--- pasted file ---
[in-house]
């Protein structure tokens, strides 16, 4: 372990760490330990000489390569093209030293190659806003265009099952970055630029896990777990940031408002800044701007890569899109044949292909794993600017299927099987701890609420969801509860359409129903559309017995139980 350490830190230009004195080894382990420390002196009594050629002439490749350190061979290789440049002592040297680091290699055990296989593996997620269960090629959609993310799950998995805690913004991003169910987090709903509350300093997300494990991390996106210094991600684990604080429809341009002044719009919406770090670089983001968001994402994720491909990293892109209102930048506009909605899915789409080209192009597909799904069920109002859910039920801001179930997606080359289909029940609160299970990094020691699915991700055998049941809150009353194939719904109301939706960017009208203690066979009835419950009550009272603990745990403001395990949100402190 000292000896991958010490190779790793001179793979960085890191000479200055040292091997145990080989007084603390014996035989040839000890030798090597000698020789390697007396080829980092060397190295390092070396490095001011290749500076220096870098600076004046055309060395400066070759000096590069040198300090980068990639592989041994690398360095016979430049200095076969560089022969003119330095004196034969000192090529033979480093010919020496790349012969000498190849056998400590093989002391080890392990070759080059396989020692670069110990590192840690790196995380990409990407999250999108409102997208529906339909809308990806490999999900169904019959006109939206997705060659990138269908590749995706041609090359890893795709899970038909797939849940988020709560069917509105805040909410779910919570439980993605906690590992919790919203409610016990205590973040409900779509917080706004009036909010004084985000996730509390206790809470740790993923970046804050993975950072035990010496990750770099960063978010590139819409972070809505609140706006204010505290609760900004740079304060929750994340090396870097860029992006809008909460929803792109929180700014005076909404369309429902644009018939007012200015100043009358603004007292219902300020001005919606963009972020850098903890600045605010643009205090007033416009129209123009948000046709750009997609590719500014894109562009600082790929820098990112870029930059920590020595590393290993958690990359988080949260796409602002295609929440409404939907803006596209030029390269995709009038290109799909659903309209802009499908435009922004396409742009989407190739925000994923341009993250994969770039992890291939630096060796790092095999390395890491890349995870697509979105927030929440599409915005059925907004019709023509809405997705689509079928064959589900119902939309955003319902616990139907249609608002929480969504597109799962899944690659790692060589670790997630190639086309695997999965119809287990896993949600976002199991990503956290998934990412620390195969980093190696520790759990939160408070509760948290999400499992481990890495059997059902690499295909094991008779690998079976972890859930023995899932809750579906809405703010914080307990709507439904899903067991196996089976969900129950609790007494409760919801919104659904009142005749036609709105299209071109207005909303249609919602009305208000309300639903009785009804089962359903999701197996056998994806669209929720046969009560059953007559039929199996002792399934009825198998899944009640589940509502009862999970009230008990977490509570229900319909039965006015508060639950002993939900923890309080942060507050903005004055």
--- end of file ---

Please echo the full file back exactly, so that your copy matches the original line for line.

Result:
[in-house]
């Protein structure tokens, strides 16, 4: 372990760490330990000489390569093209030293190659806003265009099952970055630029896990777990940031408002800044701007890569899109044949292909794993600017299927099987701890609420969801509860359409129903559309017995139980 350490830190230009004195080894382990420390002196009594050629002439490749350190061979290789440049002592040297680091290699055990296989593996997620269960090629959609993310799950998995805690913004991003169910987090709903509350300093997300494990991390996106210094991600684990604080429809341009002044719009919406770090670089983001968001994402994720491909990293892109209102930048506009909605899915789409080209192009597909799904069920109002859910039920801001179930997606080359289909029940609160299970990094020691699915991700055998049941809150009353194939719904109301939706960017009208203690066979009835419950009550009272603990745990403001395990949100402190 000292000896991958010490190779790793001179793979960085890191000479200055040292091997145990080989007084603390014996035989040839000890030798090597000698020789390697007396080829980092060397190295390092070396490095001011290749500076220096870098600076004046055309060395400066070759000096590069040198300090980068990639592989041994690398360095016979430049200095076969560089022969003119330095004196034969000192090529033979480093010919020496790349012969000498190849056998400590093989002391080890392990070759080059396989020692670069110990590192840690790196995380990409990407999250999108409102997208529906339909809308990806490999999900169904019959006109939206997705060659990138269908590749995706041609090359890893795709899970038909797939849940988020709560069917509105805040909410779910919570439980993605906690590992919790919203409610016990205590973040409900779509917080706004009036909010004084985000996730509390206790809470740790993923970046804050993975950072035990010496990750770099960063978010590139819409972070809505609140706006204010505290609760900004740079304060929750994340090396870097860029992006809008909460929803792109929180700014005076909404369309429902644009018939007012200015100043009358603004007292219902300020001005919606963009972020850098903890600045605010643009205090007033416009129209123009948000046709750009997609590719500014894109562009600082790929820098990112870029930059920590020595590393290993958690990359988080949260796409602002295609929440409404939907803006596209030029390269995709009038290109799909659903309209802009499908435009922004396409742009989407190739925000994923341009993250994969770039992890291939630096060796790092095999390395890491890349995870697509979105927030929440599409915005059925907004019709023509809405997705689509079928064959589900119902939309955003319902616990139907249609608002929480969504597109799962899944690659790692060589670790997630190639086309695997999965119809287990896993949600976002199991990503956290998934990412620390195969980093190696520790759990939160408070509760948290999400499992481990890495059997059902690499295909094991008779690998079976972890859930023995899932809750579906809405703010914080307990709507439904899903067991196996089976969900129950609790007494409760919801919104659904009142005749036609709105299209071109207005909303249609919602009305208000309300639903009785009804089962359903999701197996056998994806669209929720046969009560059953007559039929199996002792399934009825198998899944009640589940509502009862999970009230008990977490509570229900319909039965006015508060639950002993939900923890309080942060507050903005004055």